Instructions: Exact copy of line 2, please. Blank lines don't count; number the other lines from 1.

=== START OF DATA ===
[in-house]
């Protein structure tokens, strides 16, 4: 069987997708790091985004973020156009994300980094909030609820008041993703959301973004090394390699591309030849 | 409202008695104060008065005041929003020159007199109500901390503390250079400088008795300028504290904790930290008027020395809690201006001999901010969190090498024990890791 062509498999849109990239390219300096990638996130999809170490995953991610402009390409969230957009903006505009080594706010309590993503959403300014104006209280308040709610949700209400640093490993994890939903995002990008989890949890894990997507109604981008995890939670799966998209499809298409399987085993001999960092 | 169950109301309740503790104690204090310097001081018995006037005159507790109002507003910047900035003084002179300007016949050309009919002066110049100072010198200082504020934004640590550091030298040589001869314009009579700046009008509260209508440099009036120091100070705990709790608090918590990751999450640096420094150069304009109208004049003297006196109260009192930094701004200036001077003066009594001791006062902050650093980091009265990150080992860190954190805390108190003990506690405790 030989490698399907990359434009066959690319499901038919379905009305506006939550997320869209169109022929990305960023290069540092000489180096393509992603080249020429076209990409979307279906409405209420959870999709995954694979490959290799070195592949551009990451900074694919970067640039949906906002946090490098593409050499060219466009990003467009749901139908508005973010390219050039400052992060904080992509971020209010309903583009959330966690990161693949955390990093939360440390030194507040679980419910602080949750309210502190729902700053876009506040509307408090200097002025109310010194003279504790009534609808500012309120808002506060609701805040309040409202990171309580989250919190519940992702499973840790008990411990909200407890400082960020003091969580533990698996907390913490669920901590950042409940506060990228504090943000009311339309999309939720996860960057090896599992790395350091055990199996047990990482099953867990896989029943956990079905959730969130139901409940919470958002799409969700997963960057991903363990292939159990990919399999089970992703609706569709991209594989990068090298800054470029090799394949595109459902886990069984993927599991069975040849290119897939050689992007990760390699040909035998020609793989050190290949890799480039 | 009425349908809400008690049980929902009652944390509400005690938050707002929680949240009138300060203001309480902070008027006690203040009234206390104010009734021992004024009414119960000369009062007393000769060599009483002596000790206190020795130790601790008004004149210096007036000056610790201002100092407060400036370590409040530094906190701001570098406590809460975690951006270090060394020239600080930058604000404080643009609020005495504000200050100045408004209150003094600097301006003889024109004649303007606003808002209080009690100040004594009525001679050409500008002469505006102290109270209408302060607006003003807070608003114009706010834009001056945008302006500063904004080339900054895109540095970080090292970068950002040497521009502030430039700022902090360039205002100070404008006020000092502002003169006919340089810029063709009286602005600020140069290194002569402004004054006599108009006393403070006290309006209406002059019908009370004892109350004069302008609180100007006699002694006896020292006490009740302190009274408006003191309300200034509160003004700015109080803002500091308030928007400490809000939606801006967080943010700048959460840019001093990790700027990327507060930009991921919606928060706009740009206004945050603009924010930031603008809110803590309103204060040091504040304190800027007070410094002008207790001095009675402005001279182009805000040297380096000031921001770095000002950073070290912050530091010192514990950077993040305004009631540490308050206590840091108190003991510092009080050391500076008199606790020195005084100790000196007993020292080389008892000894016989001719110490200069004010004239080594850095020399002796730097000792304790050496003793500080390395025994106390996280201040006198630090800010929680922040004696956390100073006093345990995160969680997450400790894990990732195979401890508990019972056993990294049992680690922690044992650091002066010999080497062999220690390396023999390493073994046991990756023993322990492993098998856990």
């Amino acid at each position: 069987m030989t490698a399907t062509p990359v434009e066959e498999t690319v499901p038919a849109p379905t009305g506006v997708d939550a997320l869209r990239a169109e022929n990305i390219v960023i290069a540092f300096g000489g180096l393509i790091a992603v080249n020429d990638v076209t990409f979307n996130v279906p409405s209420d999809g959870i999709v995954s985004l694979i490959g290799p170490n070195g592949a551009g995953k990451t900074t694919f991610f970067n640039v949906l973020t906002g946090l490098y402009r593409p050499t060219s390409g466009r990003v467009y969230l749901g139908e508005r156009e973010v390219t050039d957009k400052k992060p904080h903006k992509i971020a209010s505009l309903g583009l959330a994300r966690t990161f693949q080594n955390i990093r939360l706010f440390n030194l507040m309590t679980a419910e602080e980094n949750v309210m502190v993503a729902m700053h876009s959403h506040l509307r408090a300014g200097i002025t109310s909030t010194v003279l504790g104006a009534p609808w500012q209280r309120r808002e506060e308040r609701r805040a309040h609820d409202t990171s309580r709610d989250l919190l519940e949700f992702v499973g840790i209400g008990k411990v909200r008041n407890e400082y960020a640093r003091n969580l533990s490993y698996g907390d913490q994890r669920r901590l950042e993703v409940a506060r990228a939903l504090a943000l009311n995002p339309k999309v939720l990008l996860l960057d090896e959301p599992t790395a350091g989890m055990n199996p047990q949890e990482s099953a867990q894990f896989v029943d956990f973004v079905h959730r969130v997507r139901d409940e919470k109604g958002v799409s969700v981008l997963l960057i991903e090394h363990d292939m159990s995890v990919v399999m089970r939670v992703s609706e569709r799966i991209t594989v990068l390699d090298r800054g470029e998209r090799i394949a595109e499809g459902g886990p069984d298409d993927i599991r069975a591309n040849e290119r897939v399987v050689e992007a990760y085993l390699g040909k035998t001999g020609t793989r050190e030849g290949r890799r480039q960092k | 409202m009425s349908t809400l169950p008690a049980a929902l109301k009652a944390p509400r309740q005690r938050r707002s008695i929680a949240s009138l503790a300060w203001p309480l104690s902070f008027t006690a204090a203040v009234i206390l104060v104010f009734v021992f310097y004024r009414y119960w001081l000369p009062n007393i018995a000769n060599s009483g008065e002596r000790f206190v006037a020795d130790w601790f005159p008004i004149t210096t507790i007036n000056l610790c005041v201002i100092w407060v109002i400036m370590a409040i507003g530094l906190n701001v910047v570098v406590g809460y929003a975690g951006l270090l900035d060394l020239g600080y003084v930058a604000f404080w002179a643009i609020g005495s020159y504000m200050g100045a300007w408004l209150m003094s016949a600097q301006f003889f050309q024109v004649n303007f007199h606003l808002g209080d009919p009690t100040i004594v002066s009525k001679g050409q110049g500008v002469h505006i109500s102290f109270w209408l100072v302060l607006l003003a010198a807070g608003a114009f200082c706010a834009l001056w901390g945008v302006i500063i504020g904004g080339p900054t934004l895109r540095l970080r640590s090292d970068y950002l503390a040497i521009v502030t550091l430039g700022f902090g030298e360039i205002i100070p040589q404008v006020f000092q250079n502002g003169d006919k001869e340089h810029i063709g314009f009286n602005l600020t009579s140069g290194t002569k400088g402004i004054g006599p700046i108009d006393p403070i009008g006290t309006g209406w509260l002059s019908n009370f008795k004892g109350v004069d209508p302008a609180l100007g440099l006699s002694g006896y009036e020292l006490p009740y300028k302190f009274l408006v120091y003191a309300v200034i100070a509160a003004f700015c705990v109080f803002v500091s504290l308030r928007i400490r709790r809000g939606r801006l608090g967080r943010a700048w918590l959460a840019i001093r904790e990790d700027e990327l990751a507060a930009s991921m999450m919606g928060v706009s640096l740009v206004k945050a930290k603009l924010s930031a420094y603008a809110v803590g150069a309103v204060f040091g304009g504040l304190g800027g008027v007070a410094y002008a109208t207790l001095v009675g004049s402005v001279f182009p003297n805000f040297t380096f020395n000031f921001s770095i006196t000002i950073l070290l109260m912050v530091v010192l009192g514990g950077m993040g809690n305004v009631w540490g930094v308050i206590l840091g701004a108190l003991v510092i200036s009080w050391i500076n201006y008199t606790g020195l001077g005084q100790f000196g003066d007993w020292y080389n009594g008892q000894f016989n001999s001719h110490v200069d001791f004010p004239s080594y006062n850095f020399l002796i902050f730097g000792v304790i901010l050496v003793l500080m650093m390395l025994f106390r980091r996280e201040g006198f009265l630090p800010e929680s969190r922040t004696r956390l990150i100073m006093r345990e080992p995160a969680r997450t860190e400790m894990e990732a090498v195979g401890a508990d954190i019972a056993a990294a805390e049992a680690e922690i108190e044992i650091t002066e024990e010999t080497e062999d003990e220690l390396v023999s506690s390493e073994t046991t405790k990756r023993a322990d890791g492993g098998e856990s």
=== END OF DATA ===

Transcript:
């Protein structure tokens, strides 16, 4: 069987997708790091985004973020156009994300980094909030609820008041993703959301973004090394390699591309030849 | 409202008695104060008065005041929003020159007199109500901390503390250079400088008795300028504290904790930290008027020395809690201006001999901010969190090498024990890791 062509498999849109990239390219300096990638996130999809170490995953991610402009390409969230957009903006505009080594706010309590993503959403300014104006209280308040709610949700209400640093490993994890939903995002990008989890949890894990997507109604981008995890939670799966998209499809298409399987085993001999960092 | 169950109301309740503790104690204090310097001081018995006037005159507790109002507003910047900035003084002179300007016949050309009919002066110049100072010198200082504020934004640590550091030298040589001869314009009579700046009008509260209508440099009036120091100070705990709790608090918590990751999450640096420094150069304009109208004049003297006196109260009192930094701004200036001077003066009594001791006062902050650093980091009265990150080992860190954190805390108190003990506690405790 030989490698399907990359434009066959690319499901038919379905009305506006939550997320869209169109022929990305960023290069540092000489180096393509992603080249020429076209990409979307279906409405209420959870999709995954694979490959290799070195592949551009990451900074694919970067640039949906906002946090490098593409050499060219466009990003467009749901139908508005973010390219050039400052992060904080992509971020209010309903583009959330966690990161693949955390990093939360440390030194507040679980419910602080949750309210502190729902700053876009506040509307408090200097002025109310010194003279504790009534609808500012309120808002506060609701805040309040409202990171309580989250919190519940992702499973840790008990411990909200407890400082960020003091969580533990698996907390913490669920901590950042409940506060990228504090943000009311339309999309939720996860960057090896599992790395350091055990199996047990990482099953867990896989029943956990079905959730969130139901409940919470958002799409969700997963960057991903363990292939159990990919399999089970992703609706569709991209594989990068090298800054470029090799394949595109459902886990069984993927599991069975040849290119897939050689992007990760390699040909035998020609793989050190290949890799480039 | 009425349908809400008690049980929902009652944390509400005690938050707002929680949240009138300060203001309480902070008027006690203040009234206390104010009734021992004024009414119960000369009062007393000769060599009483002596000790206190020795130790601790008004004149210096007036000056610790201002100092407060400036370590409040530094906190701001570098406590809460975690951006270090060394020239600080930058604000404080643009609020005495504000200050100045408004209150003094600097301006003889024109004649303007606003808002209080009690100040004594009525001679050409500008002469505006102290109270209408302060607006003003807070608003114009706010834009001056945008302006500063904004080339900054895109540095970080090292970068950002040497521009502030430039700022902090360039205002100070404008006020000092502002003169006919340089810029063709009286602005600020140069290194002569402004004054006599108009006393403070006290309006209406002059019908009370004892109350004069302008609180100007006699002694006896020292006490009740302190009274408006003191309300200034509160003004700015109080803002500091308030928007400490809000939606801006967080943010700048959460840019001093990790700027990327507060930009991921919606928060706009740009206004945050603009924010930031603008809110803590309103204060040091504040304190800027007070410094002008207790001095009675402005001279182009805000040297380096000031921001770095000002950073070290912050530091010192514990950077993040305004009631540490308050206590840091108190003991510092009080050391500076008199606790020195005084100790000196007993020292080389008892000894016989001719110490200069004010004239080594850095020399002796730097000792304790050496003793500080390395025994106390996280201040006198630090800010929680922040004696956390100073006093345990995160969680997450400790894990990732195979401890508990019972056993990294049992680690922690044992650091002066010999080497062999220690390396023999390493073994046991990756023993322990492993098998856990």